I continued: “If you are determined to utilize a single pop of color, consider its visual effect. Where does the pop of color draw the eye?  Shoes draw all eyes downward, so  if you’re thinking about a pop of color via your shoes, consider whether your feet is where you want people to be looking. If you have great legs and want the eye to sweep down over them, great. Otherwise, the effect suggests fashion victim rather than creative chic.”

Rather than starting with a random hue that catches your fancy for your footwear, consider focusing on colors that are part of your personal color palette. In particular, since it is always a good approach to have people focus on your face, look to the color of your eyes or your hair to determine what color shoes to wear.

Repeating your hair color is not difficult. Black shoes are perfect for someone with black hair, as are brown shoes for a brunette, reddish brown shoes for a redhead,  and camel color shoes for a blonde. Grey shoes are gorgeous for someone with silver hair. If you have gone creative in your hair color with streaks of blue or pink, wearing a matching hue on your feet will bring additional emphasis to your creative choice.

White shoes are back in fashion this season and present a bit of a challenge. Unless you have white hair, they can tend to draw the eyes down to your feet and stay there. The more white in your ensemble, the less this is likely to happen. If you have darker skin or a deep tan, white shoes can bring emphasis to the whites of your eyes and teeth.

Bringing attention to your mouth is as simple as repeating the color of your lipstick, or the natural hue of your lips, in your shoes. Lipstick red shoes call for red lipstick.

Repeating your eye color in your dressier footwear is easy to accomplish if you have dark eyes. With athletic footwear, you can readily find combinations of blue and green to compliment any color eyes.

I was intrigued to see actress Tilda Swinton in the June/July 2019 issue of Harper’s Bazaar pictured in a sunshine yellow dress that coordinates with her blonde hair, accessorized with baby blue pumps – shoes that match the color of her eyes. The effect is memorable. She is drawing attention to her eyes by what she is wearing on her feet.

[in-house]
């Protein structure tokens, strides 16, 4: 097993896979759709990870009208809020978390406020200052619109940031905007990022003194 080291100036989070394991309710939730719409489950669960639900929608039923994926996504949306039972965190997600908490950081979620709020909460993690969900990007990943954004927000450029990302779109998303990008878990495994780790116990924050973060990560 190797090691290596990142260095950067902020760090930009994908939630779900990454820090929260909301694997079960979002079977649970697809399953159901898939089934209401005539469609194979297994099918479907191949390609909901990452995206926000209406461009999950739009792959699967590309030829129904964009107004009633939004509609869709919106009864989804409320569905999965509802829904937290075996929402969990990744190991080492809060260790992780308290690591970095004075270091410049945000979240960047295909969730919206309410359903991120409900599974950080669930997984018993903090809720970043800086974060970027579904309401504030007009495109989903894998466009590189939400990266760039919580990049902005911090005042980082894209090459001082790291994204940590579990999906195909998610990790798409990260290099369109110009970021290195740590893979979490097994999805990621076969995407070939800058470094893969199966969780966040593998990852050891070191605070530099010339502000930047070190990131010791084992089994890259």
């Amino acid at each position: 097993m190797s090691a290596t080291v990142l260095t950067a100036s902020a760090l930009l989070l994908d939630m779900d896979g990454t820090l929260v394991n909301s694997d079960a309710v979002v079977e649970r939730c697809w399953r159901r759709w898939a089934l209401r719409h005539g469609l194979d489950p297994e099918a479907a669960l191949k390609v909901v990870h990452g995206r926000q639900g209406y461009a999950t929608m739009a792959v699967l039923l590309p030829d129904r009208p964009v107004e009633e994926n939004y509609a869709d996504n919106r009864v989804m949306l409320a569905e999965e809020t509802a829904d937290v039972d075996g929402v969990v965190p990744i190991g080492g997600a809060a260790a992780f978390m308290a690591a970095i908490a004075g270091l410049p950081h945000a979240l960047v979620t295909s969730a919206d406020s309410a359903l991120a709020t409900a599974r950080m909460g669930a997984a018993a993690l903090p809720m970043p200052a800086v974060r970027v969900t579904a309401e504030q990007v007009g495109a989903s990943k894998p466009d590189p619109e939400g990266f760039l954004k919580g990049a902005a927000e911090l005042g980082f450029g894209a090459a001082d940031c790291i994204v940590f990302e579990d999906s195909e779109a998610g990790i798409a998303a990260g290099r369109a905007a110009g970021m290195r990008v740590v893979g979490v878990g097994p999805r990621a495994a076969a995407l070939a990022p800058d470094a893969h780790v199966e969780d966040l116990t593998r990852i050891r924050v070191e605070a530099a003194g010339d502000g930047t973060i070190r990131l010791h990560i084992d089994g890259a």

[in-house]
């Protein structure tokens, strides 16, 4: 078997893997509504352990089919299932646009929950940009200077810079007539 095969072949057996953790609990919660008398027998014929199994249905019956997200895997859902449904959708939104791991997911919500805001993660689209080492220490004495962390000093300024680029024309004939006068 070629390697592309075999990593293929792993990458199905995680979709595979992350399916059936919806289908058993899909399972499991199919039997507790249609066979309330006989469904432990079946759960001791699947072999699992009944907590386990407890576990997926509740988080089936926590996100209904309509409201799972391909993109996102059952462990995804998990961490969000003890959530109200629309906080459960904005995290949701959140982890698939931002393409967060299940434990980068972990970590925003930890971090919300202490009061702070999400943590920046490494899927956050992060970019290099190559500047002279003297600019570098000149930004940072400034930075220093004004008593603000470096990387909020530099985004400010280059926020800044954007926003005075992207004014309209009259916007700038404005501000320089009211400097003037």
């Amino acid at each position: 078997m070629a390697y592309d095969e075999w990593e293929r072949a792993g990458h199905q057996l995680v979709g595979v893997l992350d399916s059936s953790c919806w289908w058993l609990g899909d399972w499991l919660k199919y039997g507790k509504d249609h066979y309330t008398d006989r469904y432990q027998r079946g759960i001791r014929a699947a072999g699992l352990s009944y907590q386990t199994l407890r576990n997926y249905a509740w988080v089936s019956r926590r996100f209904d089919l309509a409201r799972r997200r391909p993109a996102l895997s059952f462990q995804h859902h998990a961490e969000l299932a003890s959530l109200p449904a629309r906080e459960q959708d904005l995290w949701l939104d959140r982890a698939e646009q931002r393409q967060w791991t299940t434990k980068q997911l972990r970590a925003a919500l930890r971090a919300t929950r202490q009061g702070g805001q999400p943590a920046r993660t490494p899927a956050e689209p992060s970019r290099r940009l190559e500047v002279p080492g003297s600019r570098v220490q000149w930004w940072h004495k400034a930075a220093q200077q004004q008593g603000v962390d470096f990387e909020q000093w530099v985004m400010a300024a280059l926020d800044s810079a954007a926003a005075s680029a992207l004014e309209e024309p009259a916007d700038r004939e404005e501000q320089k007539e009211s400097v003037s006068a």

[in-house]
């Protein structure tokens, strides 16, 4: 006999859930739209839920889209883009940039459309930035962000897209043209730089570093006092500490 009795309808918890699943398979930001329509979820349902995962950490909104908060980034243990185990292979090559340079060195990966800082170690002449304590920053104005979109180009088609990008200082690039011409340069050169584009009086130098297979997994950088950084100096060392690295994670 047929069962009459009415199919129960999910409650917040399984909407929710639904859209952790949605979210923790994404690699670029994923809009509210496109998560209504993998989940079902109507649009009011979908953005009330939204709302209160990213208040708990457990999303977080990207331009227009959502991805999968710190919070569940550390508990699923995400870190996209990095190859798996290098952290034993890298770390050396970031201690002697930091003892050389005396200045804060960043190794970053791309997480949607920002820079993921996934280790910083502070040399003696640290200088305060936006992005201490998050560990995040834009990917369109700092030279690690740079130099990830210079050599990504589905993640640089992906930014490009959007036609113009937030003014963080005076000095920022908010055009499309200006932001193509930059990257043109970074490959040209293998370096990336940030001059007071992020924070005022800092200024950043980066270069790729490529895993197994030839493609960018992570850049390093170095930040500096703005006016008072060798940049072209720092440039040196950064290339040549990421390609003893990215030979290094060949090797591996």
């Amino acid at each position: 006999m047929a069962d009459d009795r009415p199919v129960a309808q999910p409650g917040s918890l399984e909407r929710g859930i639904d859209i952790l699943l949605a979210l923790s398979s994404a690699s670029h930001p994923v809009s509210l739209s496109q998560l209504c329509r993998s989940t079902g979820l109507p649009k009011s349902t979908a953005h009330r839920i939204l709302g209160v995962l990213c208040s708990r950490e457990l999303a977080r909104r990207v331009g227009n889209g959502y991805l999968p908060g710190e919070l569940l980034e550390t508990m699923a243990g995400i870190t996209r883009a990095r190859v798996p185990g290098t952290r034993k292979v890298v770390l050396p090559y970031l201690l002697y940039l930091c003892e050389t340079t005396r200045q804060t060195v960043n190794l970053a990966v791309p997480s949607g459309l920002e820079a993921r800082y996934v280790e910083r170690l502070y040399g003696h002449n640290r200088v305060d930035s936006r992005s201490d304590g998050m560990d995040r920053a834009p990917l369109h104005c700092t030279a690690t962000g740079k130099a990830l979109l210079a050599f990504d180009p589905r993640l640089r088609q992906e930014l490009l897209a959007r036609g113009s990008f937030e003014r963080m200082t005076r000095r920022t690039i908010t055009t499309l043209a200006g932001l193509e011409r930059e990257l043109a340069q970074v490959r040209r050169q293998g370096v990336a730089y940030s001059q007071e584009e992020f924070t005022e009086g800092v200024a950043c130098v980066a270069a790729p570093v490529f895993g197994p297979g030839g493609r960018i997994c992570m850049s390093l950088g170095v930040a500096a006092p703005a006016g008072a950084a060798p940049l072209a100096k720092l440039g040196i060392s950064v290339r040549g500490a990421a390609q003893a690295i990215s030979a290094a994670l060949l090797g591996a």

It’s Not Dior, It’s Nature

I have been more than a bit amused at all the accolades given by the fashion press for the KaleiDiorscope or KaleiDiorscopic print featured on clothing and accessories introduced by the French design house Dior for summer 2019.

Image: Dior dress ($9,000.00), bodysuit ($1,650.00), bralette ($1,250.00) and bag ($3,450.00) as pictured in the May 2019 issue of C California magazine.

The name of the design is clever –a play on the word “kaleidoscope” referencing the toy containing mirrors in a tube that produces changing patterns when the tube is rotated. Indeed, there is something vaguely tie-dye about the patterns, something vaguely tropical….

Actually, something precisely tropical. Something natural. The natural tiger cowrie shell, to be precise.

Image:  Natural tiger cowrie shell earrings, available on eBay for $39.98.

Neither the American Dior web site nor any of the fashion press have noticed how beautifully the patterns coordinate, so I’ll do it here. And I’m offering a pair of earrings that will give you the look for less than one percent of the cost of the bag.

Image:  The earrings pictured with a Dior ad from the April 2019 issue of C California magazine.

Buy the earrings. Wear them. Enjoy the compliments. If someone asks, just tell them, “It’s not Dior, it’s nature.”

Square Necklines Are Not for Everyone

File this under “Oh, No!” The popular purewow.com web site posted a piece on April 2nd  declaring: “This Trending Neckline Is So Flattering, Everyone Needs to Buy It Immediately.”

A number of photos are included with the article, including this example of a square neckline that works beautifully for the wearer. More on why it works below.

The issue with a square neckline is that it brings horizontal emphasis to a place where one might not want it. For a large-busted woman with slender hips, a classic “inverted triangle,” the square neckline is likely to make her proportions look out of kilter.